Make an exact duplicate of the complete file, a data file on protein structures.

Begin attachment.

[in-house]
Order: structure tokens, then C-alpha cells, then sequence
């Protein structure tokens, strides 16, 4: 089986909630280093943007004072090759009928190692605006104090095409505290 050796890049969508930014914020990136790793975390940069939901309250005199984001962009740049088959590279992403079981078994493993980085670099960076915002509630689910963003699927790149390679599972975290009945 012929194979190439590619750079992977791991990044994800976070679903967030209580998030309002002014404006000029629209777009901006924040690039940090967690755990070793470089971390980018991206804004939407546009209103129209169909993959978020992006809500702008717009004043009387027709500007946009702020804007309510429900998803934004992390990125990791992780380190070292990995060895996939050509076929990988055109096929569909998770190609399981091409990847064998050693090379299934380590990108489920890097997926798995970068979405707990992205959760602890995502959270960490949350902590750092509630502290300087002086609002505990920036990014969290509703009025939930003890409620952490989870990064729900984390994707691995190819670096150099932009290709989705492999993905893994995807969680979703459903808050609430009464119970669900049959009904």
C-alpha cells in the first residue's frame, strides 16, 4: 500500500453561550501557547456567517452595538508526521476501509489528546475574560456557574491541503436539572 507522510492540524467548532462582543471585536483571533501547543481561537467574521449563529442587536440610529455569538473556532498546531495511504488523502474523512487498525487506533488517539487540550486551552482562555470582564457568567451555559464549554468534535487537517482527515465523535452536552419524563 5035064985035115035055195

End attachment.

[in-house]
Order: structure tokens, then C-alpha cells, then sequence
């Protein structure tokens, strides 16, 4: 089986909630280093943007004072090759009928190692605006104090095409505290 050796890049969508930014914020990136790793975390940069939901309250005199984001962009740049088959590279992403079981078994493993980085670099960076915002509630689910963003699927790149390679599972975290009945 012929194979190439590619750079992977791991990044994800976070679903967030209580998030309002002014404006000029629209777009901006924040690039940090967690755990070793470089971390980018991206804004939407546009209103129209169909993959978020992006809500702008717009004043009387027709500007946009702020804007309510429900998803934004992390990125990791992780380190070292990995060895996939050509076929990988055109096929569909998770190609399981091409990847064998050693090379299934380590990108489920890097997926798995970068979405707990992205959760602890995502959270960490949350902590750092509630502290300087002086609002505990920036990014969290509703009025939930003890409620952490989870990064729900984390994707691995190819670096150099932009290709989705492999993905893994995807969680979703459903808050609430009464119970669900049959009904």
C-alpha cells in the first residue's frame, strides 16, 4: 500500500453561550501557547456567517452595538508526521476501509489528546475574560456557574491541503436539572 507522510492540524467548532462582543471585536483571533501547543481561537467574521449563529442587536440610529455569538473556532498546531495511504488523502474523512487498525487506533488517539487540550486551552482562555470582564457568567451555559464549554468534535487537517482527515465523535452536552419524563 5035064985035115035055195